The Court GRANTS Defendant DHS's Motion in Limine No. 2 to exclude cumulative testimony regarding equitable tolling. More specifically, the Court excludes as cumulative the trial testimony of Bryant Bickford, Ronald Brewster, Beverly Cullop, Catherine Hagler, Stephen Jones, Maria Juarbe, and Gerald Wilson to the extent that they are only being offered to establish that they attended the April 18, 2000 training and do not remember whether or not Ms. Allmon discussed the 45-day deadline for contacting an EEO counselor.

The Court finds that testimony of witnesses regarding a fact in which the parties have stipulated to in the Joint Pretrial Statement would be cumulative and therefore subject to exclusion. Accordingly, the Court GRANTS DHS's Motion in Limine No. 2 to exclude cumulative testimony regarding equitable tolling.

III. Defendant's Motion in Limine No. 3 to Exclude Plaintiff's Exhibits 2E, 9, 10, and 11; Objections to New Exhibits 3, 5A, 7, 8, 12, and 13

A. Legal Standard

Federal Rule of Evidence 401 provides that relevant evidence is any "evidence having any tendency to make the existence of any fact that is of consequence to the determination of the action more probable or less probable that it would be without the evidence." Fed. R. Evid. 401. Federal Rule of Evidence 402 provides that all irrelevant evidence is not admissible. Fed. R. Evid. 402.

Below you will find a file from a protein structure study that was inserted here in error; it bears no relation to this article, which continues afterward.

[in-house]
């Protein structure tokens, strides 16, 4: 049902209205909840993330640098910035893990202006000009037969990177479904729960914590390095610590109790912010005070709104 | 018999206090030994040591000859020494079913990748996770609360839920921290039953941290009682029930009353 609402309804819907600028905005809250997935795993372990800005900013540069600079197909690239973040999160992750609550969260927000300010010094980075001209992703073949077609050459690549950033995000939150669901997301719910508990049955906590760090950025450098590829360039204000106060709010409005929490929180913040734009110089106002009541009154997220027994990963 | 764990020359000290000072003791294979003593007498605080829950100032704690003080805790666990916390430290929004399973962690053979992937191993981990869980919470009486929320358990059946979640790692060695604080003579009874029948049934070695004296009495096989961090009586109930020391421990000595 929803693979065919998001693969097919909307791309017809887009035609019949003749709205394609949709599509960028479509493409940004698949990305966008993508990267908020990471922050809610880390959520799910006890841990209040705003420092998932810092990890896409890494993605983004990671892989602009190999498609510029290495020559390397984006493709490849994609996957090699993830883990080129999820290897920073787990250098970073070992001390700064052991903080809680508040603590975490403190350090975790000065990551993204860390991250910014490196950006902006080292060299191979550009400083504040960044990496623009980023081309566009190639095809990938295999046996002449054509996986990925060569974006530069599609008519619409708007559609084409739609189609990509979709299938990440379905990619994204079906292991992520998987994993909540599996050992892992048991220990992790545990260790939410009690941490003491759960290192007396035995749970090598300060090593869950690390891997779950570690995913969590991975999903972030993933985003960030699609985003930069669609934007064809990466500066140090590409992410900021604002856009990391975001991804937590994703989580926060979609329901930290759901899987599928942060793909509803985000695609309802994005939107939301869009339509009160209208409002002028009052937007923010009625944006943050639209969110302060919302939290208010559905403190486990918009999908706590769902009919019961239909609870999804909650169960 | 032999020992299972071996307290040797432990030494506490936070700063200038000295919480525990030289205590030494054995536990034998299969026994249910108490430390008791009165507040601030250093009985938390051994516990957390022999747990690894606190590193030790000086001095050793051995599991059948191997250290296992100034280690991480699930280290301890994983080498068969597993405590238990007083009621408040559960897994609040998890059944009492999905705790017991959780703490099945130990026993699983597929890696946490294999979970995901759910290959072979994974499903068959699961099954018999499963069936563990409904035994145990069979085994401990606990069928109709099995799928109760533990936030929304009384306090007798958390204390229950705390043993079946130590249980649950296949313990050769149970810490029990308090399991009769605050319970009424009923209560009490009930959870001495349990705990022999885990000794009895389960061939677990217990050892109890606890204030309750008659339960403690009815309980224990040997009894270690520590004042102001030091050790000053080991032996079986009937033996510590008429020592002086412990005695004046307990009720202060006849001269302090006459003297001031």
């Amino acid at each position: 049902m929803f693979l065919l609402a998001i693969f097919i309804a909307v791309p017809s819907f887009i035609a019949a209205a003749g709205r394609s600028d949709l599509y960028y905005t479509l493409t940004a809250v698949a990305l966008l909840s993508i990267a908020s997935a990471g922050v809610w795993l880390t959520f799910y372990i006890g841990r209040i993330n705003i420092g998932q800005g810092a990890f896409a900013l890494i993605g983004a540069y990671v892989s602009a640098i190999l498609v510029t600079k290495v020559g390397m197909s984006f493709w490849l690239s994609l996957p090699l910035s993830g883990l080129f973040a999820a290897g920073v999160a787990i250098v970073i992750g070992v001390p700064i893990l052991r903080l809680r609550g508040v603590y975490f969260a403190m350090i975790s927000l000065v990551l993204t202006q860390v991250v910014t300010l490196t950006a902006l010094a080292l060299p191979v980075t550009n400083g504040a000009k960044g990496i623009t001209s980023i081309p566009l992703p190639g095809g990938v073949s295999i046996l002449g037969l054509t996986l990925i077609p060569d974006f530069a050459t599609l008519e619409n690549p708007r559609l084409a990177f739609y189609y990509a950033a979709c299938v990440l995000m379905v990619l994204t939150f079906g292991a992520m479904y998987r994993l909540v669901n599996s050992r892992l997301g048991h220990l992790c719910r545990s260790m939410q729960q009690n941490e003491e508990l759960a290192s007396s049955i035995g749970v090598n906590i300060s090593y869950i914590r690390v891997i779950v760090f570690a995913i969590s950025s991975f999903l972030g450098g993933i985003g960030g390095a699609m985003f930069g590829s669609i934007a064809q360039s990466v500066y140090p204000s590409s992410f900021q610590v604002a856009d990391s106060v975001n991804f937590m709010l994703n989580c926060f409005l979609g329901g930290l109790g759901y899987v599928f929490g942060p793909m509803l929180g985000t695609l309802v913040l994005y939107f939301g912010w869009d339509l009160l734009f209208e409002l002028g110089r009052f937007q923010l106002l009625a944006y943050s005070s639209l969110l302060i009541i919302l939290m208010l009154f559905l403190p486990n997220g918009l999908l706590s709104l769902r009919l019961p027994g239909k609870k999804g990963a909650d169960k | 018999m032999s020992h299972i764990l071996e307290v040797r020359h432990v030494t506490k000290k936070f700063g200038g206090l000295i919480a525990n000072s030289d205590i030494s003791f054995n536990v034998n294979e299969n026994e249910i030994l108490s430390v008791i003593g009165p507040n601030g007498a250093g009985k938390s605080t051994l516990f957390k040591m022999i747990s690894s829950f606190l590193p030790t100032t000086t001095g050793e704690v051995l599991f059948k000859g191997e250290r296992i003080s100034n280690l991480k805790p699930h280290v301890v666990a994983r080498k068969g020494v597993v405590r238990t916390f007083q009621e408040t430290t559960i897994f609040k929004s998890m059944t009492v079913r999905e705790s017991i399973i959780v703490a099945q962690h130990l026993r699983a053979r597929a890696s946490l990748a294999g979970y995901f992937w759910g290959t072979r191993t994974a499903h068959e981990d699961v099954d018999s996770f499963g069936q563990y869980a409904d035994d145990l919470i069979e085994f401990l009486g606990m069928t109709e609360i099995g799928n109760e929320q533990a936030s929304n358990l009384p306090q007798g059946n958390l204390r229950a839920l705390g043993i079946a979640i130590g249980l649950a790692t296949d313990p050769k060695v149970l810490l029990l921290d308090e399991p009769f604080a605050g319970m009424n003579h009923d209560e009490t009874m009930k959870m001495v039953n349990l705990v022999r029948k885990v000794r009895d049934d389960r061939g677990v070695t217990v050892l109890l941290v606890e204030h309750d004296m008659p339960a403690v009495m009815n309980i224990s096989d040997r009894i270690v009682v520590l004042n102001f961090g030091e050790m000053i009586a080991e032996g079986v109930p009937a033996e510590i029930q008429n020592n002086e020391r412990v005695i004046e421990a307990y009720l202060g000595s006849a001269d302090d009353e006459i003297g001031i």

Federal Rule of Evidence 403 provides that relevant evidence may be excluded "if its probative value is substantially outweighed by the danger of unfair prejudice, confusion of the issues, or misleading the jury, or by considerations of undue delay, waste of time, or needless presentation of cumulative evidence." Fed. R. Evid. 403.

B. Analysis

Defendant DHS argues that Plaintiff's Exhibits 2E, 9, 10, and 11 should be excluded. DHS contends that each of these exhibits are irrelevant and therefore inadmissible. Furthermore, Defendant DHS also objects to Plaintiff's new Exhibits 3, 5A, 7, 8, 12, and 13. The Court GRANTS IN PART AND DENIES IN PART Defendant DHS's Motion in Limine No. 3 to exclude Plaintiff's Exhibits 2E, 9, 10, and 11.

I. Exhibit 2E

Plaintiff has identified as Exhibit 2E emails exchanged by Arthur Clabby and Catherine Hagler dated November 17, 2003. The Court GRANTS Defendant DHS's Motion in Limine No. 3 to exclude Exhibit 2E. The Court finds that this exhibit is not relevant to the job announcements at issue in this case.